New research suggests that relatively small, politically balanced groups of laymen could do a reliable job of fact-checking news for a fraction of today's cost.
A study from MIT researchers reports that crowdsourced fact-checking may not actually be a bad idea. Groups of normal, everyday readers can be virtually as effective as professional fact-checkers, it explains, at assessing the veracity of news from the headline and lead sentences of an article. This approach, the team explains, could help address our current misinformation problem by increasing the number of fact-checkers available to curate content at lower prices than currently possible.
Power to the people
"One problem with fact-checking is that there is just way too much content for professional fact-checkers to be able to cover, especially within a reasonable time frame," says Jennifer Allen, a Ph.D. student at the MIT Sloan School of Management and co-author of a newly published paper detailing the study.
Let's face it -- we're all on social media, and we've all seen some blatant disinformation out there. That people were throwing likes or retweets at, just to add insult to injury. Calls to have platforms better moderate content have been raised again and again. Steering clear of the question of where exactly moderation ends and manipulation or censoring begins, one practical issue blocking such efforts is sheer work volume. There is a lot of content out in the online world, and more is published every day. By contrast, professional fact-checkers are few and far between, and they don't enjoy particularly high praise or high pay, so not many people are planning on becoming one.
With that in mind, the authors wanted to determine whether unprofessional fact-checkers could help stymie the flow of bad news. It turns out they can if you lump enough of them together. According to the findings, the accuracy of crowdsourced judgments -- from relatively small, politically balanced groups of normal readers -- can be virtually as accurate as those from professional fact-checkers.
The study examined over 200 news pieces that Facebook's algorithms flagged as requiring further scrutiny. They were flagged either due to their content, due to the speed and scale they were being shared at, or for covering topics such as health. The participants, 1,128 U.S. residents, were recruited through Amazon's Mechanical Turk platform.
"We found it to be encouraging," says Allen. "The average rating of a crowd of 10 to 15 people correlated as well with the fact-checkers' judgments as the fact-checkers correlated with each other. This helps with the scalability problem because these raters were regular people without fact-checking training, and they just read the headlines and lead sentences without spending the time to do any research."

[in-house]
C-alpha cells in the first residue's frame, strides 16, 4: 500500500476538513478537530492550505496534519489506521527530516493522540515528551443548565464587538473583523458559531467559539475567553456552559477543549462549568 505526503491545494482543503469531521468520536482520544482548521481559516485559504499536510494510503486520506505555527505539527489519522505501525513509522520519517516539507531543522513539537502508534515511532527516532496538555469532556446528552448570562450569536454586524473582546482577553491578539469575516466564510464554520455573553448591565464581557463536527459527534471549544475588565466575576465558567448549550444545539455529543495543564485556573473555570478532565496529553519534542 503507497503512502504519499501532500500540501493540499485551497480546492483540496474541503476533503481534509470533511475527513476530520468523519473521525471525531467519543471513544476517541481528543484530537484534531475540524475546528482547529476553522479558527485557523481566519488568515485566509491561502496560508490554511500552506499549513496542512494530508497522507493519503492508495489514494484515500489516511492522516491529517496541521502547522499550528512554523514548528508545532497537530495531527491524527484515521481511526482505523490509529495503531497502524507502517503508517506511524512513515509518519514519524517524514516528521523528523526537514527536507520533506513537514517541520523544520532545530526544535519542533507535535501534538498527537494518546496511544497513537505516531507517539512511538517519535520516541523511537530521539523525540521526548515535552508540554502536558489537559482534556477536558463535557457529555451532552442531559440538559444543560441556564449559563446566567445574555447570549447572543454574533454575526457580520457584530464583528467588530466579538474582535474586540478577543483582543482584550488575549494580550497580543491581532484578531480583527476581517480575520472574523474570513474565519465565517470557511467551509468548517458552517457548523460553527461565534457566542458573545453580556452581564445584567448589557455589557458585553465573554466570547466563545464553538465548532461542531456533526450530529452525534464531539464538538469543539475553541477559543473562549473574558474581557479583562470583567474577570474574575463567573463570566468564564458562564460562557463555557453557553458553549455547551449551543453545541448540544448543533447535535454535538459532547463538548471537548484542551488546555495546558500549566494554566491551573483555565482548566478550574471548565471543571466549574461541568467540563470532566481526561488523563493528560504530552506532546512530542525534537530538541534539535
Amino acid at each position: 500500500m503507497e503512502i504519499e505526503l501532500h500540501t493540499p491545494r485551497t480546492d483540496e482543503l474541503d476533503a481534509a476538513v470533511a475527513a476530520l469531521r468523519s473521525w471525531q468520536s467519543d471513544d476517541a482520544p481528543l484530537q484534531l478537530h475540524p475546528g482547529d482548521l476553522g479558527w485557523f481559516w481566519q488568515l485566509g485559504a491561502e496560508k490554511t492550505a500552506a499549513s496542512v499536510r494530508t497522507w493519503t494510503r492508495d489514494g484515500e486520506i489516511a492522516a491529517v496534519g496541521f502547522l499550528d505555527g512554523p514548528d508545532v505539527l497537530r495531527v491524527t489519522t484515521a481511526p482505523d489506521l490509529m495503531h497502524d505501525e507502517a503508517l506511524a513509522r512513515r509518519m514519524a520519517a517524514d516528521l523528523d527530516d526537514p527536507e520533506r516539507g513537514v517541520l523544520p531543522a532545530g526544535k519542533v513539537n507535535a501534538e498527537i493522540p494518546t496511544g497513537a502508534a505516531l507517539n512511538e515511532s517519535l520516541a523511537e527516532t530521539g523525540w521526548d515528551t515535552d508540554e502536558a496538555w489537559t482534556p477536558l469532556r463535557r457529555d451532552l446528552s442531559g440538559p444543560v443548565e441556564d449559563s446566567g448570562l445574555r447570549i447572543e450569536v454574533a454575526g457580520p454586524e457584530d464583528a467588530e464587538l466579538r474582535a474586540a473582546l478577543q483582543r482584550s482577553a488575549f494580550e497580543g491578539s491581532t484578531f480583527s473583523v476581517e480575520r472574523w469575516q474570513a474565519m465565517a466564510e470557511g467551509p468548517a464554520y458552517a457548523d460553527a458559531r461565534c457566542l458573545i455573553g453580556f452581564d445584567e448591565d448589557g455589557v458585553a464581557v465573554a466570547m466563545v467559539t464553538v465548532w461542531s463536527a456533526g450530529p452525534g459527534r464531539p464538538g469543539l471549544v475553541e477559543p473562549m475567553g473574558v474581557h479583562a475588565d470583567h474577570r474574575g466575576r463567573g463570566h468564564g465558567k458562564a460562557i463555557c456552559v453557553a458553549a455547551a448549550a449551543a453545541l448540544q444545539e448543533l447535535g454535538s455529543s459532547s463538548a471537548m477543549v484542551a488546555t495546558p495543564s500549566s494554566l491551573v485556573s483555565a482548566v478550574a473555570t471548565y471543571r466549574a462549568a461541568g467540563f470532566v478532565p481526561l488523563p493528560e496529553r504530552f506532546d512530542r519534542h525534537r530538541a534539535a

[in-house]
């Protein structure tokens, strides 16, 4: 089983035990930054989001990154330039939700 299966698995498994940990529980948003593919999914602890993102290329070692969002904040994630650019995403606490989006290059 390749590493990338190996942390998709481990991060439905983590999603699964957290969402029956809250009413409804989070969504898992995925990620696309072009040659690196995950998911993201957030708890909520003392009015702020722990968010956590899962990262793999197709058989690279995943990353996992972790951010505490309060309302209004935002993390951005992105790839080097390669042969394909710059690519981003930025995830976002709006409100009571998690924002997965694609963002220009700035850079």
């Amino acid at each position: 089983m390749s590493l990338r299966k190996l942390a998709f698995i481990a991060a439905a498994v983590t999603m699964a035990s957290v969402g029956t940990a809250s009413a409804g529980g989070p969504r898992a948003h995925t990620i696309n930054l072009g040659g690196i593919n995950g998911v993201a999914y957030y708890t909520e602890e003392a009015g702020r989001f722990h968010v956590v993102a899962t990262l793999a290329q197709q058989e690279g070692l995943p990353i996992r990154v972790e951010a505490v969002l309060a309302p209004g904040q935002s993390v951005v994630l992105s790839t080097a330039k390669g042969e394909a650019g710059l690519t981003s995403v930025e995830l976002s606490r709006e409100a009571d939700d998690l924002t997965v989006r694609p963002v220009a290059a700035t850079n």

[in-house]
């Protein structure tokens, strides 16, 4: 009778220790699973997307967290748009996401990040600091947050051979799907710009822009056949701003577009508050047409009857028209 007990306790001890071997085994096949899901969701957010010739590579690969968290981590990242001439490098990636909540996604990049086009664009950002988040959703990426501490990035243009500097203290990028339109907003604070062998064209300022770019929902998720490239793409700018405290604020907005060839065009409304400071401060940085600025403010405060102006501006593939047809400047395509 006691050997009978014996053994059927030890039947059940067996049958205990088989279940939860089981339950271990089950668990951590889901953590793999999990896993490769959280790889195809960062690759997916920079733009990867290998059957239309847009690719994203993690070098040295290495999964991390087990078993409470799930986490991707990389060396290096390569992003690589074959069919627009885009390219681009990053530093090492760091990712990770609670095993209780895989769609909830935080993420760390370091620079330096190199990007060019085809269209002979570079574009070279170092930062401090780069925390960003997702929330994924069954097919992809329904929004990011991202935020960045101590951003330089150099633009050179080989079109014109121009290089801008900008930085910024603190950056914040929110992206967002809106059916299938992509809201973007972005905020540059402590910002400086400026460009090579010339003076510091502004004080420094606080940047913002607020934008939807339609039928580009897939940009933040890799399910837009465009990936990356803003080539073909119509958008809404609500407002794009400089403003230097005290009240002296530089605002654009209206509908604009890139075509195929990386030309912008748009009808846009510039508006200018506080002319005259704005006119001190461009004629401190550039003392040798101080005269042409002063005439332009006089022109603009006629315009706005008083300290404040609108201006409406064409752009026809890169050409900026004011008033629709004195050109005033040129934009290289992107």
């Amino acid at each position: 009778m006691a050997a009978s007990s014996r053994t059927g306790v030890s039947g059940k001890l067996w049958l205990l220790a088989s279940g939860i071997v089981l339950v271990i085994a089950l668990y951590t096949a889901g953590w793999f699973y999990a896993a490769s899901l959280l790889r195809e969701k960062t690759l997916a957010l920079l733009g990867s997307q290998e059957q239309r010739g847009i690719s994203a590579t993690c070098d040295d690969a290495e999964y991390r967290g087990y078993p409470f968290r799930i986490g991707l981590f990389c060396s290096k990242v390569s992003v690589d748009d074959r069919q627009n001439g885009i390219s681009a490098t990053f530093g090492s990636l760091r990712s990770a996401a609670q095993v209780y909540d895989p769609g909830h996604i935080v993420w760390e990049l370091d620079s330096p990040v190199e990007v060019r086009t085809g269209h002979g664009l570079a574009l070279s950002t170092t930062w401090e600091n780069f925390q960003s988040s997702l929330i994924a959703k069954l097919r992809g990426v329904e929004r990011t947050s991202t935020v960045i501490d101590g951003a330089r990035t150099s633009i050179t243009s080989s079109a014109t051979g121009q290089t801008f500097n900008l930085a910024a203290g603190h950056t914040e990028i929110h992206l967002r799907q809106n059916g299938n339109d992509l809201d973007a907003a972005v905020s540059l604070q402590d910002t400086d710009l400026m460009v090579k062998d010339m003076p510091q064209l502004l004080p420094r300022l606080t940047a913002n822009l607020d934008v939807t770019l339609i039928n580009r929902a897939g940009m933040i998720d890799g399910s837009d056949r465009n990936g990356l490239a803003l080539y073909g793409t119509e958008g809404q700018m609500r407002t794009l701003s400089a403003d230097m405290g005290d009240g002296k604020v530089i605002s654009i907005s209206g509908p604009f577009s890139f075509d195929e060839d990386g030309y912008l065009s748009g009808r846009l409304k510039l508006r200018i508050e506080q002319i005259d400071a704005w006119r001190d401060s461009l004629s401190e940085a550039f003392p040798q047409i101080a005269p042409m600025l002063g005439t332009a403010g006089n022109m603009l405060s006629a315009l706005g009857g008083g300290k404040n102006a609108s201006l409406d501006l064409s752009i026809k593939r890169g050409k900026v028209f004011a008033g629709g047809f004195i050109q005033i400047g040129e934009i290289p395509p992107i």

Participants were shown the headline and lead sentence of 20 news stories and were asked to rate them over seven dimensions: how "accurate," "true," "reliable," "trustworthy," "objective," and "unbiased" they were, and how much they "describ[ed] an event that actually happened". These were pooled together to generate an overall score for each category.
These scores were then compared to the verdicts of three professional fact-checkers, who evaluated all 207 stories involved in the study after researching each. Although the ratings these three produced were highly correlated with each other, they didn't see eye to eye on everything -- which, according to the team, is par for the course when studying fact-checking. More to the point, these fact-checkers agreed on the verdict about individual stories 49% of the stories. Two of the three agreed on a verdict with the third disagreeing on 42%, and all three disagreed on a verdict on 9% of the stories.
When the regular reader participants were sorted into groups with equal numbers of Democrats and Republicans, the average ratings were highly correlated with those of the professional fact-checkers. When these balanced groups were expanded to include between 12 and 20 participants, their ratings were as strongly correlated with those of the fact-checkers as the fact-checkers' were with each other. In essence, these groups matched the performance of the fact-checkers, the authors explain. Participants were asked to undertake a political knowledge test and a test of their tendency to think analytically
Overall, the ratings of people who were better informed about civic issues and engaged in more analytical thinking were more closely aligned with the fact-checkers.
Judging from these findings, the authors explain, crowdsourcing could allow for fact-checking to be deployed on a wide scale for cheap. They estimate that the cost of having news verified in this way rounds up to roughly $0.90 per story. This doesn't mean that the system is ready to implement, or that it could fix the issue completely by itself. Mechanisms have to be set in place to ensure that such a system can't be tampered with by partisans, for example.
"We haven't yet tested this in an environment where anyone can opt in," Allen notes. "Platforms shouldn't necessarily expect that other crowdsourcing strategies would produce equally positive results."
"Most people don't care about politics and care enough to try to influence things," says David Rand, a professor at MIT Sloan and senior co-author of the study. "But the concern is that if you let people rate any content they want, then the only people doing it will be the ones who want to game the system. Still, to me, a bigger concern than being swamped by zealots is the problem that no one would do it. It is a classic public goods problem: Society at large benefits from people identifying misinformation, but why should users bother to invest the time and effort to give ratings?"
The paper "Scaling up fact-checking using the wisdom of crowds" has been published in the journal Science Advances.